The Monroe County Community School Corp. board plans to hold a closed-door meeting next Tuesday to discuss the next steps for hiring a superintendent, according to the Bloomington Herald-Times.
That would almost certainly be against the law. There is no provision in the Indiana Open Door Law that allows secret executive sessions to discuss how to conduct a superintendent search.
The public notice for the executive session says the board will meet to “receive information about prospective employees,” i.e., candidates to take the place of Superintendent J.T. Coopman, who is retiring at the end of the year. If that’s all the board does, it would be OK to meet in secret.
But MCCSC board member Valerie Merriam told the H-T that the board intends “to decide what kind of committee to go with this time, whether that involves lots of community members or we go with a professional search (firm) … I think all those things will be hammered out next Tuesday.”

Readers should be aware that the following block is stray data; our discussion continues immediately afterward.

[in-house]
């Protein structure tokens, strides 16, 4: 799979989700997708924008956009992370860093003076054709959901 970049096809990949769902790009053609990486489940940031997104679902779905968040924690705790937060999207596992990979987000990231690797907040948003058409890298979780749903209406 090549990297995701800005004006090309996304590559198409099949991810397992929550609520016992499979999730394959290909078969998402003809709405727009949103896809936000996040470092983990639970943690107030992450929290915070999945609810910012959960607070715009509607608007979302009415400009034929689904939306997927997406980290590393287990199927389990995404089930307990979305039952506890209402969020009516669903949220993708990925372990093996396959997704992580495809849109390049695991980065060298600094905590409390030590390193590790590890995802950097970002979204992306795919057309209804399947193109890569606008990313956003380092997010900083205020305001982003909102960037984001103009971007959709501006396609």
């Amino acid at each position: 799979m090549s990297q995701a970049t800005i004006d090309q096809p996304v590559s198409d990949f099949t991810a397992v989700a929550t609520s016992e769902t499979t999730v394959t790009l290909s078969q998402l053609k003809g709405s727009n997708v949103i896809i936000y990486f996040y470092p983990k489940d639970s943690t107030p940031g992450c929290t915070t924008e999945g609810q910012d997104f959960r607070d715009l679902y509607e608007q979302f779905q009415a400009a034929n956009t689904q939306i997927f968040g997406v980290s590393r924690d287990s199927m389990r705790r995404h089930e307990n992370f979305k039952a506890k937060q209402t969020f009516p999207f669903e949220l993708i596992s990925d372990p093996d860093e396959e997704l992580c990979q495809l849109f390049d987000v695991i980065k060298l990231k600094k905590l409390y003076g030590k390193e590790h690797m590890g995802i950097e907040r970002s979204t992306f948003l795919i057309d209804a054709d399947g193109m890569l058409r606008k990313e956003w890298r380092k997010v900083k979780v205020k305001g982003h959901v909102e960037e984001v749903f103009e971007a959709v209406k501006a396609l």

Steve Key, executive director and general counsel with the Hoosier State Press Association, who knows the Open Door Law as well as anyone, told School Matters that he can’t think of an exception that would allow discussing the process of a superintendent search in a closed-door meeting.
Could the school board close the meeting if, along with other business, it might receive information about superintendent candidates? No, it can’t. The law requires board members who attend an executive session to certify that “no subject matter was discussed in the executive session other than the subject matter specified in the public notice.”
Furthermore, Key said, meeting in secret to plan the details of a superintendent search is just a bad idea.
“I don’t know why they would want to be secretive about the process of hiring someone for such an important position,” he said.
In fact the MCCSC board should know well that secrecy undermines public trust. Early this year, the board appeared to be meeting in private to decide how to cut $5.8 million in funding. It held closed meetings purportedly to discuss collective bargaining strategy. But strategy doesn’t encompass deciding to eliminate librarians, lay off teachers and do away with stipends for extracurricular duties.
When the cuts were announced, with the appearance that they were a done deal and not open to further debate, at least part of the public appropriately responded with outrage.
It will be enough of a challenge for the MCCSC to identify and attract an effective leader to take Coopman’s place. Whoever gets the job shouldn’t have his or her selection tainted by a search process that was designed in secret.